1.) Go for an intimate space where everyone can hear one another and feel connected, but make sure that wherever you go doesn't turn into an awkwardly quiet study spot at night-- this appeared to be the initial situation when I arrived at Earthmatters Cafe last night, but luckily all the nice people who were already surrounded by heaps of books and papers just shot me a few nasty glances before picking up and moving to the upper floor (so in this case, lots of extra space was a valuable asset!)
2.) Back to my previous comment about my nerves: make sure that you have at least a couple of cohorts to accompany you on your first time!
3.) Make sure that at least ONE person has read each book very well-- chances are, very few people that attend will have read any/all of the books, so the key to successful discussion in this situation is to make sure that you can summarize the book and easily move into whatever universally relevant political topic your book deals with. (On this note, it's best to have a few questions prepared for when conversation gets sparse!)
4.) Have a sign to mark your turf-- useful both in alerting the previously noted studious sorts, and in directing people to the table. I personally made a very bootleg sign by taking screen shots of the reading liberally logo and arranging them in a word document.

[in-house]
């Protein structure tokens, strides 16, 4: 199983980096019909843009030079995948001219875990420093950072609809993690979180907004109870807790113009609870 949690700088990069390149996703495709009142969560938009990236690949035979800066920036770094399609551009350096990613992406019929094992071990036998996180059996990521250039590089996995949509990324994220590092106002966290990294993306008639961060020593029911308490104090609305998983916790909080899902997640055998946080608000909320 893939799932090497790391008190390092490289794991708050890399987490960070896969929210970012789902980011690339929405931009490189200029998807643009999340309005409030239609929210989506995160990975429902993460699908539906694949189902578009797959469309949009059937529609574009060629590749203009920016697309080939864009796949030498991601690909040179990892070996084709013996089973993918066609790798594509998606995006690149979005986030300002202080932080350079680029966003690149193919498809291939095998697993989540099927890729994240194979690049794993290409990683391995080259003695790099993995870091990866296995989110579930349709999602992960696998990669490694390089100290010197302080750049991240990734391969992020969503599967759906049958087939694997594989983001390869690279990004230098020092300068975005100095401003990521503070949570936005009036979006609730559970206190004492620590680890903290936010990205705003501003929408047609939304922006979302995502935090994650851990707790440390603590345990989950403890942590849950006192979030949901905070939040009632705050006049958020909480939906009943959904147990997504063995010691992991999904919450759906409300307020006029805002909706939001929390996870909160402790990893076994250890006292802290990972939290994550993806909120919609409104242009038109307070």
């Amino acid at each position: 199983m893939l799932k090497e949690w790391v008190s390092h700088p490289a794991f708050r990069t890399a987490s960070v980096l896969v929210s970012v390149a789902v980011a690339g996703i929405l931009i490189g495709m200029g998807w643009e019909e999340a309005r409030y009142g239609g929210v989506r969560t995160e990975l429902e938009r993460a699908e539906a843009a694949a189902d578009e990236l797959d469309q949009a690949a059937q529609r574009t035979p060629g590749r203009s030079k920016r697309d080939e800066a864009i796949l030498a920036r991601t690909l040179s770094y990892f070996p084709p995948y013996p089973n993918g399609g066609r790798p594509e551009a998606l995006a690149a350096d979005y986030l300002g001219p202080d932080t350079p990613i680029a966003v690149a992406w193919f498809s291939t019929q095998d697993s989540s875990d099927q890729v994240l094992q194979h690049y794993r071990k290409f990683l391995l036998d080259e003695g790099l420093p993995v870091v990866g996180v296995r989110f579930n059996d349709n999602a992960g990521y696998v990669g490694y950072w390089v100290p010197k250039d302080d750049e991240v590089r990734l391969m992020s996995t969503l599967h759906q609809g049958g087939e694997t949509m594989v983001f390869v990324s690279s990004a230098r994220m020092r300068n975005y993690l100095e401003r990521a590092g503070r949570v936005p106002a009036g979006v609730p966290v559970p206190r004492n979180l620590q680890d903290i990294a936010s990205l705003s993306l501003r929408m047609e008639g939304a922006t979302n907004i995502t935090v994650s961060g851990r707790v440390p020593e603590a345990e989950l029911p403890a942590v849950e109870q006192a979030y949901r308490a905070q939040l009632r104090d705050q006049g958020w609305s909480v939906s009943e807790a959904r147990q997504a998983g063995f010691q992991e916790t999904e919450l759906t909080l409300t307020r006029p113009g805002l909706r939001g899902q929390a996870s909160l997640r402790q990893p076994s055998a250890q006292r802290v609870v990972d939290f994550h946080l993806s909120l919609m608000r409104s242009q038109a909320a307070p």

Finally, the most important thing is just to make sure that people come. In terms of starting a book group, the key to success (more than flyer-ing, or advertising, or random outreach) seems to be meeting people that genuinely want to experience progressive politics through literature. Here's to starting just such a Reading Liberally chapter!
Oh, and by the way, we read Free Rideby Dan Brock and Paul Waldman, both of which are worth considering for your first foray into group-friendly political lit.
Submitted by Brooke Olaussen on Wed, 07/23/2008 - 12:13pm.
1. Christian Bale arrested. Police were nice enough to wait until after London premiere of Dark Knight.
2. President Bush:
more at ThinkProgress
3. Former advisor to George H.W. Bush schools the Bush Administration on diplomacy: 'Don’t talk about 'do we bomb [Iran] now or later?'…' By using such language 'we legitimize the use of force…and may tempt the Israelis'
Former advisor to President Jimmy Carter said 'I don’t want the public to believe a preemptive attack can be justified'
5. Bush Administration thinks power plants do not emit CO2, therefore they should be further deregulated.
6. McCain Campaign Ad: Obama is the reason gas prices are rising, says McCain
7. David Brook's OpEd, The Culture of Debt
8. And one from the backfiles, Naomi Klein's fantastic article on Obama's economic ideology. Liberals be alarmed.